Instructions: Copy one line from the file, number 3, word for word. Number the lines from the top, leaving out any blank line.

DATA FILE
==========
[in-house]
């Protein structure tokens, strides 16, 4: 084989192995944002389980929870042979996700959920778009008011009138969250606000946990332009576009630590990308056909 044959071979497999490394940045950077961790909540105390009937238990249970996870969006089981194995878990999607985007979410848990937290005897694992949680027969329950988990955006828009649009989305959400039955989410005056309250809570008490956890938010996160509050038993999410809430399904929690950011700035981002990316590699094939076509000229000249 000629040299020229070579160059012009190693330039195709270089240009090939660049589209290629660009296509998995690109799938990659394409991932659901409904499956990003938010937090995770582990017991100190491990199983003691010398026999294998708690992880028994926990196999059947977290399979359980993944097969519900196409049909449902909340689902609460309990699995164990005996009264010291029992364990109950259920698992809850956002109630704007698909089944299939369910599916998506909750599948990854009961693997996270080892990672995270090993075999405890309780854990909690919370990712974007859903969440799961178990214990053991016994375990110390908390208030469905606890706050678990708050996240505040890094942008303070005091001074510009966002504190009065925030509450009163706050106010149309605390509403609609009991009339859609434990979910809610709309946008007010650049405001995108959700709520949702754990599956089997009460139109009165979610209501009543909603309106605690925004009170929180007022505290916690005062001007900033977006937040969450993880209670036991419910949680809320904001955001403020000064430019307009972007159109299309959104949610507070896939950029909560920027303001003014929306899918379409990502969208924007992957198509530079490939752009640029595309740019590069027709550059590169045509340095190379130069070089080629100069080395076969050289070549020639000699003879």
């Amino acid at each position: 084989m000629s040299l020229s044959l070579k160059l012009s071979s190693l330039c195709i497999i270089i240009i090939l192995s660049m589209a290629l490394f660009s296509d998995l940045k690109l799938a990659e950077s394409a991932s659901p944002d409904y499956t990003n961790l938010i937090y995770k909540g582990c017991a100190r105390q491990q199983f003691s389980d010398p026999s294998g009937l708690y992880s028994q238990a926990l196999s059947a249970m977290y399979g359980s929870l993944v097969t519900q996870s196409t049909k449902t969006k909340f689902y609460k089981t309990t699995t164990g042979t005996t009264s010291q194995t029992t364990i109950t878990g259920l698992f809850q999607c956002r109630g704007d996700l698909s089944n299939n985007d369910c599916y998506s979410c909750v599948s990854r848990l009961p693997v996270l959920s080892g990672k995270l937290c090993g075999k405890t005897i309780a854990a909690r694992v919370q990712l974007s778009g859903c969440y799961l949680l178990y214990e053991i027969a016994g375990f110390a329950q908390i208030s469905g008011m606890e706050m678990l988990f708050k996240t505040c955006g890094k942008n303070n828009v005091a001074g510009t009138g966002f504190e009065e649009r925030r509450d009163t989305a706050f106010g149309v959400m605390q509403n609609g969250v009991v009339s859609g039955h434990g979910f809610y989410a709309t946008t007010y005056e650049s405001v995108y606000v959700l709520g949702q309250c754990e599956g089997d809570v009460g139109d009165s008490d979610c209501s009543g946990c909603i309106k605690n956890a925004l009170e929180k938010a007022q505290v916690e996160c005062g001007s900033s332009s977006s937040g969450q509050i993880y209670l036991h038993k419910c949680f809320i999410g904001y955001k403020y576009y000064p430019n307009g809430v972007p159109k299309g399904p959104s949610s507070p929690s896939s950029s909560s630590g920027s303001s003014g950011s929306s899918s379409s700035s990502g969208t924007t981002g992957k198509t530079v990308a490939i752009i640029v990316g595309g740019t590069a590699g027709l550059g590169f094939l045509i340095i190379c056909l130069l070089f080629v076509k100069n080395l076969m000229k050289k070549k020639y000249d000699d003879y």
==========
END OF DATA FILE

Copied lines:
């Amino acid at each position: 084989m000629s040299l020229s044959l070579k160059l012009s071979s190693l330039c195709i497999i270089i240009i090939l192995s660049m589209a290629l490394f660009s296509d998995l940045k690109l799938a990659e950077s394409a991932s659901p944002d409904y499956t990003n961790l938010i937090y995770k909540g582990c017991a100190r105390q491990q199983f003691s389980d010398p026999s294998g009937l708690y992880s028994q238990a926990l196999s059947a249970m977290y399979g359980s929870l993944v097969t519900q996870s196409t049909k449902t969006k909340f689902y609460k089981t309990t699995t164990g042979t005996t009264s010291q194995t029992t364990i109950t878990g259920l698992f809850q999607c956002r109630g704007d996700l698909s089944n299939n985007d369910c599916y998506s979410c909750v599948s990854r848990l009961p693997v996270l959920s080892g990672k995270l937290c090993g075999k405890t005897i309780a854990a909690r694992v919370q990712l974007s778009g859903c969440y799961l949680l178990y214990e053991i027969a016994g375990f110390a329950q908390i208030s469905g008011m606890e706050m678990l988990f708050k996240t505040c955006g890094k942008n303070n828009v005091a001074g510009t009138g966002f504190e009065e649009r925030r509450d009163t989305a706050f106010g149309v959400m605390q509403n609609g969250v009991v009339s859609g039955h434990g979910f809610y989410a709309t946008t007010y005056e650049s405001v995108y606000v959700l709520g949702q309250c754990e599956g089997d809570v009460g139109d009165s008490d979610c209501s009543g946990c909603i309106k605690n956890a925004l009170e929180k938010a007022q505290v916690e996160c005062g001007s900033s332009s977006s937040g969450q509050i993880y209670l036991h038993k419910c949680f809320i999410g904001y955001k403020y576009y000064p430019n307009g809430v972007p159109k299309g399904p959104s949610s507070p929690s896939s950029s909560s630590g920027s303001s003014g950011s929306s899918s379409s700035s990502g969208t924007t981002g992957k198509t530079v990308a490939i752009i640029v990316g595309g740019t590069a590699g027709l550059g590169f094939l045509i340095i190379c056909l130069l070089f080629v076509k100069n080395l076969m000229k050289k070549k020639y000249d000699d003879y």